Frequently Asked Questions (and their answers!)
Why is your web site and Twitter handle “GoodDirt”?
I grew up in a family where women were expected to be quiet and clean and pretty. But I gravitated towards the outdoors, and I didn’t understand why that was such a strange thing–why it wasn’t acceptable. So I started telling myself that it was okay, and that getting dirty wasn’t a thing to be afraid of, or to be ashamed of. It wouldn’t make me any less of a woman. So—thegooddirt.org.
No, it doesn’t have anything to do with Pearl S. Buck.
Can I pick your brain?
Yes. But you are required to do a few things first:
- Peruse this web site and make sure you understand what my areas of expertise and interest are. Find me on LinkedIn and do the same.
- Do some basic research; don’t ask me questions you can answer for yourself on the Internet. Examples might be:
-What’s the difference between self-publishing and traditional publishing?
-How do I write a query letter?
-How do I find an agent?
- Have a look at my current offerings.
- Read this article, on the right way to “pick someone’s brain.”
When you do your homework, we can have a robust, thoughtful conversation.
What exactly do you do?
(Hi, Mom. Thanks for visiting my web site.)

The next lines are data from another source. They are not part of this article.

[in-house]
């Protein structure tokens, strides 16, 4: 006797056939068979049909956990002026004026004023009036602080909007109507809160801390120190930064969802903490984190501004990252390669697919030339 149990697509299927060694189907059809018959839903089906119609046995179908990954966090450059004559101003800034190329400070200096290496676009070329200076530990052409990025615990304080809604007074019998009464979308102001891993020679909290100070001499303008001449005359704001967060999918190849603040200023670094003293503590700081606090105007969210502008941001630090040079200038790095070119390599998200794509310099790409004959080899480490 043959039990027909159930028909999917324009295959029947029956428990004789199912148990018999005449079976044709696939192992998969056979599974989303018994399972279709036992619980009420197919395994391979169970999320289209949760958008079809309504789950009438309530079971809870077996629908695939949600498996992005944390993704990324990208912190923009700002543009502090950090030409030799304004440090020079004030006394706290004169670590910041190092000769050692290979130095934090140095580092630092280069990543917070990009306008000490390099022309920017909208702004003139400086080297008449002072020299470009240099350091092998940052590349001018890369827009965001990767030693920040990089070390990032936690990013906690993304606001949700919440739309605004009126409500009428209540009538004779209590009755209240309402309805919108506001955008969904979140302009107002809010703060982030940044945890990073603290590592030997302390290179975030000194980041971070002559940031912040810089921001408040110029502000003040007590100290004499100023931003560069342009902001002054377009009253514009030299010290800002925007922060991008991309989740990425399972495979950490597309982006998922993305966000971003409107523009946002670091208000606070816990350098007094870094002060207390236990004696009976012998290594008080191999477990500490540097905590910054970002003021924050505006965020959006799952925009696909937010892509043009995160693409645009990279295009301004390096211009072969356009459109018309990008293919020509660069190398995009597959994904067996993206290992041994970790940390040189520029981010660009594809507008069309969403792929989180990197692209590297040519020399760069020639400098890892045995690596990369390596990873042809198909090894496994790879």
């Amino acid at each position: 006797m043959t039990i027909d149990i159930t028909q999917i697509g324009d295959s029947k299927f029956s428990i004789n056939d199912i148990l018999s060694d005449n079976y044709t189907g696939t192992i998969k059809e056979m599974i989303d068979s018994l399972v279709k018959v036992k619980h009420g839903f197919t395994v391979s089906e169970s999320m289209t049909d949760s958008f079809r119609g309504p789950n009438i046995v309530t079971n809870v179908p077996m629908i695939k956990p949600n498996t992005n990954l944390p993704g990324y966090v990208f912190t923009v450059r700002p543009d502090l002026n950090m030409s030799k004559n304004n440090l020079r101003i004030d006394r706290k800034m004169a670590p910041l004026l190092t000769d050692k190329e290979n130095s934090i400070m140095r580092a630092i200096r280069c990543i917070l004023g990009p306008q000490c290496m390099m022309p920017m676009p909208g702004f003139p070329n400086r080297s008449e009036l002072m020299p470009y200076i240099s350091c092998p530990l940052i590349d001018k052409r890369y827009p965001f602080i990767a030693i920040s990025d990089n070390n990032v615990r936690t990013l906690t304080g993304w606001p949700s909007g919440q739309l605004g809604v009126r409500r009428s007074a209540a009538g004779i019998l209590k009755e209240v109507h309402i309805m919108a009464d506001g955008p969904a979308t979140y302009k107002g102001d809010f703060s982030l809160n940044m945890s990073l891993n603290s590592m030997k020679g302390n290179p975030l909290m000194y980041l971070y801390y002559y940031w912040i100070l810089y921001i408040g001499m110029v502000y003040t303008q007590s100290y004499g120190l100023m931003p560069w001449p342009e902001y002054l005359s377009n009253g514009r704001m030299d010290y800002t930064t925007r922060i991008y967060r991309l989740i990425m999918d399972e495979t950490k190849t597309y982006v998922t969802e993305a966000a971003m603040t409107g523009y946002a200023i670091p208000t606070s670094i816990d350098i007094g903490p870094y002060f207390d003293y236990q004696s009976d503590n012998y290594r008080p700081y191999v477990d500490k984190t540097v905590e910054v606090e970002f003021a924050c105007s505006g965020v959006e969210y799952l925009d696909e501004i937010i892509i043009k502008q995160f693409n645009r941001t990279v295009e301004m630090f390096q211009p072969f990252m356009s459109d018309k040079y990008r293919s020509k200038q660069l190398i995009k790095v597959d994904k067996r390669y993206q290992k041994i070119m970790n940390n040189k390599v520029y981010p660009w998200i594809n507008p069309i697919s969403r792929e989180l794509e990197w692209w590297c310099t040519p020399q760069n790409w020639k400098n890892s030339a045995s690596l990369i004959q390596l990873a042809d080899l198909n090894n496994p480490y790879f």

I’m a freelance editor, and I also write for a living. I pen a column for The Writer magazine on publishing and writing. I teach in two MFA programs in classes about writing and publishing.
I sometimes work in diversity and inclusion education, if we’re a good fit. E-mail me for more details.
Do you have an agent?
No. The answer to the question of whether or not to go with an agent is a highly personal one. I looked for one for my novel; I deliberately went without for my memoir. For my next project, a YA historical novel, I’ll seek out an agent.
What are you working on now?
Apart from that, I’m drafting a new novel, some essays, and a nonfiction book proposal.
How do I pronounce your name?
It’s pronounced “yeeshun,” with a short “u.”
The way my name is pronounced in English has zero semblance to how it’s actually pronounced: Taiwanese has no written language; it relies on Mandarin, so the original “Gee Swun” (hard “G”) morphs into “yí xùn” once it’s spelled out; and from there into the butchered English. Folks inevitably pronounce my name in their own ways, depending on when I met them and how much they wanted to know about the heritage of my name and how it’s pronounced in my native language, and that’s okay.